Skip to content

Athabasca RCMP excited for proposed ankle monitoring funding

Staff Sgt. Mark Hall says program has potential for huge impact
Staff Sgt. Mark Hall
Athabasca RCMP Staff Sgt. Mark Hall

ATHABASCA - The Athabasca RCMP are hoping proposed legislation from the province of Alberta will help address issues with repeat offenders in their coverage area.

The legislation comes at a time when bail reform, which occurs at a federal level, has been making headlines across the country.

“The federal government’s bail policies are failing to keep people safe. We are taking an important step toward combatting rising crime, creating safer streets and neighbourhoods, and protecting our communities,” said Alberta Minister of Public Safety and Emergency Services Mike Ellis in a March 13 press release.

Athabasca’s RCMP detachment has been focusing heavily on repeat offenders over the last year to reduce recidivism. While the focus has paid off in communities like Calling Lake — the area saw a 16 per cent decrease in property crime in 2023 compared to 2022 — it remains a common concern for residents.

“We fully support any of these initiatives the province is undertaking to address the common issues we see with rural crime, specifically with breaks and enters,” said RCMP Staff Sgt. Mark Hall. “Individuals are getting arrested, getting released within hours or days, and then recommitting and reoffending.”

Currently, for the majority of property crime offences, the Crown has to provide the reason for why a defendant should be denied bail, as opposed to more serious offences, like murder or sexual assault, where the defendant has to provide the reason for why they should be granted bail.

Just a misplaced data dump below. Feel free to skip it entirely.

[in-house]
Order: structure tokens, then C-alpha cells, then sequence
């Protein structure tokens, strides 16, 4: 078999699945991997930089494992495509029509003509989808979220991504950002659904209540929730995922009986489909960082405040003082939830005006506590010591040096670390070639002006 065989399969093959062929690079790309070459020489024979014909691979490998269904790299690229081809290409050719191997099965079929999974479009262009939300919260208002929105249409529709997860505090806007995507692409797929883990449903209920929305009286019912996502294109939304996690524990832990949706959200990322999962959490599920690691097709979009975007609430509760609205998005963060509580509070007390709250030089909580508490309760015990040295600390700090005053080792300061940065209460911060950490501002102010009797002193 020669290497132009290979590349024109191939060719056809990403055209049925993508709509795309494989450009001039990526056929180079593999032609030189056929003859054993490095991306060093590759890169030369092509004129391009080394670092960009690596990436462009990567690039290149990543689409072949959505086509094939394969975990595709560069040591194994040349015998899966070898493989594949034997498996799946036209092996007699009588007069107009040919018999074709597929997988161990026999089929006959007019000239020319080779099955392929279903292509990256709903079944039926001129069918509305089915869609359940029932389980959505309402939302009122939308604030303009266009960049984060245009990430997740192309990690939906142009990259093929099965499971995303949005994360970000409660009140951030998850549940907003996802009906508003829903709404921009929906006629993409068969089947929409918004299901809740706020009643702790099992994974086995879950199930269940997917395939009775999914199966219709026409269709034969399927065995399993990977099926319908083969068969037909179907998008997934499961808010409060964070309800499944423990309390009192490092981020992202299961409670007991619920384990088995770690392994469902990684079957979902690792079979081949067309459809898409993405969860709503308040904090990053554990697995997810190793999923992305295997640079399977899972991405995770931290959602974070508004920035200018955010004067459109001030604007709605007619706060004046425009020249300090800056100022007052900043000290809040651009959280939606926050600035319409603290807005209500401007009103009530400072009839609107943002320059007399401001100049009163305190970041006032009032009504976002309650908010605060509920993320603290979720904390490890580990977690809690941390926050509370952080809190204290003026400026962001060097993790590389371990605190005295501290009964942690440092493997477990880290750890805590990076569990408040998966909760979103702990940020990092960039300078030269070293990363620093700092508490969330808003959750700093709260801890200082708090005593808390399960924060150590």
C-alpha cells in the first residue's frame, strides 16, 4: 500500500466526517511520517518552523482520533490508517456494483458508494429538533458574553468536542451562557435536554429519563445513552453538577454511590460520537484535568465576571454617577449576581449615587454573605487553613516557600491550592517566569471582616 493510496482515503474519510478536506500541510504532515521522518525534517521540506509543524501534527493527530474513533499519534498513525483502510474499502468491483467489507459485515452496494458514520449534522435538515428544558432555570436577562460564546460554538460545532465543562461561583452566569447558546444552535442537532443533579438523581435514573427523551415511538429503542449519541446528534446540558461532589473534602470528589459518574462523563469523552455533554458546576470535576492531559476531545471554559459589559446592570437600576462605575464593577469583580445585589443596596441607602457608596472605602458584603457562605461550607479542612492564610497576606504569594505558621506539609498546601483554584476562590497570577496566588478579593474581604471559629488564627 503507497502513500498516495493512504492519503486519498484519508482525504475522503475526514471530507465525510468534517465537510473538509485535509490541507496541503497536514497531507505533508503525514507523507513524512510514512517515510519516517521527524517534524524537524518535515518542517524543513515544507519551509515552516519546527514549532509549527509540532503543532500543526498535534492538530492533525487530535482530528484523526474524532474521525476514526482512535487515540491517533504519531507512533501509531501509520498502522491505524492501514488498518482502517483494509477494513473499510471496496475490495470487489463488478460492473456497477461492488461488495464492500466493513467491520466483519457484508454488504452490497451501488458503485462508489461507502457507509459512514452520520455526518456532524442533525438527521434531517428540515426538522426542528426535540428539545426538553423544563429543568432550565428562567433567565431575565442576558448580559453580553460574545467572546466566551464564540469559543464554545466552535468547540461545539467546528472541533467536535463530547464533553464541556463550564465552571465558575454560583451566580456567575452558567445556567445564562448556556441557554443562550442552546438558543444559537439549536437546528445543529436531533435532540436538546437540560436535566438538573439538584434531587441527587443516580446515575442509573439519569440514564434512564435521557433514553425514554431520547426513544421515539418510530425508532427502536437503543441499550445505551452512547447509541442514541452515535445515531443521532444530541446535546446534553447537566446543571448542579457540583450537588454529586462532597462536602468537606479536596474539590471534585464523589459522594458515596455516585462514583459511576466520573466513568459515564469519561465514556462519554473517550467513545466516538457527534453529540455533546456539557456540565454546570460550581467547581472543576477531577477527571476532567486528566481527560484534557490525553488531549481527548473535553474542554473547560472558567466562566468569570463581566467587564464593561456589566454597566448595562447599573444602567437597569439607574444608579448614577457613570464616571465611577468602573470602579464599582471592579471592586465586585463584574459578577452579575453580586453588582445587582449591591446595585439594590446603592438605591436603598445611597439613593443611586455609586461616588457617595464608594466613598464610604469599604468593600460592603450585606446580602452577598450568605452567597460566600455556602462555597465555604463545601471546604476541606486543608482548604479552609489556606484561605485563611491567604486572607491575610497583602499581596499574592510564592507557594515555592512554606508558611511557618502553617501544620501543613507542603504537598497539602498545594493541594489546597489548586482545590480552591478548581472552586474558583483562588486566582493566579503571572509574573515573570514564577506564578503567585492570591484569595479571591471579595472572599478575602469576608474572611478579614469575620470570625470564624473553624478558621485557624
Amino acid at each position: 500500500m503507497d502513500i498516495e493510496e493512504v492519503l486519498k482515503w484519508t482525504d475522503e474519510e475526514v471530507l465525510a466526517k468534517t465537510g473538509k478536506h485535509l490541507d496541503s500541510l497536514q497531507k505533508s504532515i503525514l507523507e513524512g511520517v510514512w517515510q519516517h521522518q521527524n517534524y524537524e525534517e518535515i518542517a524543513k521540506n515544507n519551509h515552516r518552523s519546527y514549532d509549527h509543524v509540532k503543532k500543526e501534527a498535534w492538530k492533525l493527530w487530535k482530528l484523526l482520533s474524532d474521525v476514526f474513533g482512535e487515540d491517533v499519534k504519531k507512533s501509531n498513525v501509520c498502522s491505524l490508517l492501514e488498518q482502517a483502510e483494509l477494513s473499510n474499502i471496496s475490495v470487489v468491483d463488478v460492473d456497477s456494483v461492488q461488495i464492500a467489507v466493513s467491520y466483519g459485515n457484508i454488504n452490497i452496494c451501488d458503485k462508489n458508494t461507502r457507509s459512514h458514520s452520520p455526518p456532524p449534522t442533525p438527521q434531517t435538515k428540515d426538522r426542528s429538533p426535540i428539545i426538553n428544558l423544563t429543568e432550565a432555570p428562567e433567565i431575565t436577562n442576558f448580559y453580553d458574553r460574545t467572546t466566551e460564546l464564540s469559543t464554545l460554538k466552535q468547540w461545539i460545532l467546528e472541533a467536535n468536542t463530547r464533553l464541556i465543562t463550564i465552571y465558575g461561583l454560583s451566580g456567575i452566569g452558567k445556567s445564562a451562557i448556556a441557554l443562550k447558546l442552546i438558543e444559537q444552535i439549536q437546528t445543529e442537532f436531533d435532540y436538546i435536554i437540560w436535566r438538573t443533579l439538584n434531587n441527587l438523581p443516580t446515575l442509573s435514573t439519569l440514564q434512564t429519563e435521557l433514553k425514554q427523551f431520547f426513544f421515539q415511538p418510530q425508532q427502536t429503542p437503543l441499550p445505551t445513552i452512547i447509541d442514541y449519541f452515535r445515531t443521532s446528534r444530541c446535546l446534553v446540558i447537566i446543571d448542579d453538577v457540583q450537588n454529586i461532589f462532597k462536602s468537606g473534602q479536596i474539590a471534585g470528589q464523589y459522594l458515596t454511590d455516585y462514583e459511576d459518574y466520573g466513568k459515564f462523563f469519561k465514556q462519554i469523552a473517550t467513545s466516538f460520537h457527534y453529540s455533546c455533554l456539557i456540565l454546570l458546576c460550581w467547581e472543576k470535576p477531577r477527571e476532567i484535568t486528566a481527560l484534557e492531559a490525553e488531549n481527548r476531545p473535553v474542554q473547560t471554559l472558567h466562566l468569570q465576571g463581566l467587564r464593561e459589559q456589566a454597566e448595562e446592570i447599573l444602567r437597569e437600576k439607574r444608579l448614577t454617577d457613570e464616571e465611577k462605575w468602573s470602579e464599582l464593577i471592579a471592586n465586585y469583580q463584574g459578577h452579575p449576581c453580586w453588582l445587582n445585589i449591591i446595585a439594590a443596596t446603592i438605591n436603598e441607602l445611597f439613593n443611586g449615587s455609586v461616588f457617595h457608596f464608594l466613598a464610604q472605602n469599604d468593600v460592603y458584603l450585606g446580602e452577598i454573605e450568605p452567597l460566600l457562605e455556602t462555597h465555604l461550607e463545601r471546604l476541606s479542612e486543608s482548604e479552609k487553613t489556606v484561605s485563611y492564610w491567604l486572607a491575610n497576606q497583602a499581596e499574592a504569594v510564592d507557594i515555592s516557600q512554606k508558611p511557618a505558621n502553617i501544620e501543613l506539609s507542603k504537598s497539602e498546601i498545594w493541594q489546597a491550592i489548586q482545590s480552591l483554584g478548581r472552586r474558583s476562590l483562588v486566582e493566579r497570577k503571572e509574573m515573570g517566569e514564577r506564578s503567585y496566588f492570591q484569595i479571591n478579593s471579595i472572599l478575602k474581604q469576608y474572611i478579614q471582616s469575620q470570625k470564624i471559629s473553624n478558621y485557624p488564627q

“We need strategies like this in order to help change behaviour,” said Hall. “I think this is absolutely awesome and are great conditions the province is looking at.”

The proposed legislation would see 24/7 monitoring by a centralized branch of Alberta’s Correctional Services, so police units wouldn’t have constant access to a defendant’s location.

“It’s not necessarily going to improve our response time, but what it will do is hopefully change that behaviour, at least in the time period where they have it on their ankles,” said Hall. “They won’t be re-victimizing the community.

“If we have a domestic violence situation where someone is on conditions to not go within a certain range of a person, we could be notified of that, but really it’s about accountability.”

An equal opportunity for bail

Ankle monitors are currently an option for defendants in Alberta — although they come at the expense of the person requesting them — but the proposed program would require monitors for certain crimes. Hall said opting for an ankle monitor is rare and in his time in Athabasca, he’s only seen one person opt for a monitor as part of a bail plan.

“In the past nearly three years, it's only happened once, and it was just the other week,” said Hall.

The Criminal Trial Lawyers Association in Edmonton also welcomed the announcement, although association president Paul Moreau did point out a concern for defence counsel to keep an eye on.

“I think the only concern we could have is to watch and make sure we don’t see these conditions imposed in cases where they aren’t really called for,” said Moreau. “There’s certainly going to be cases of accused people with lengthy and series records, particularly those who have a track record of not obeying bail conditions, where ankle monitoring will make the difference between them getting out or not getting out.”

Moreau also added that the announcement was a change defence lawyers had been asking for for a decade. If the province does end up taking over ankle monitoring, it will join the ten other jurisdictions in Canada that have a similar system in place.

“Up until now, it’s been the case that only people who can afford it — and it’s not an insignificant expense, it's hundreds of dollars a month — can perhaps get bail where an individual with the same kind of situation but not the money wouldn’t,” said Moreau.

“This will make it more equitable for sure.”

Cole Brennan

About the Author: Cole Brennan

Read more


push icon
Be the first to read breaking stories. Enable push notifications on your device. Disable anytime.
No thanks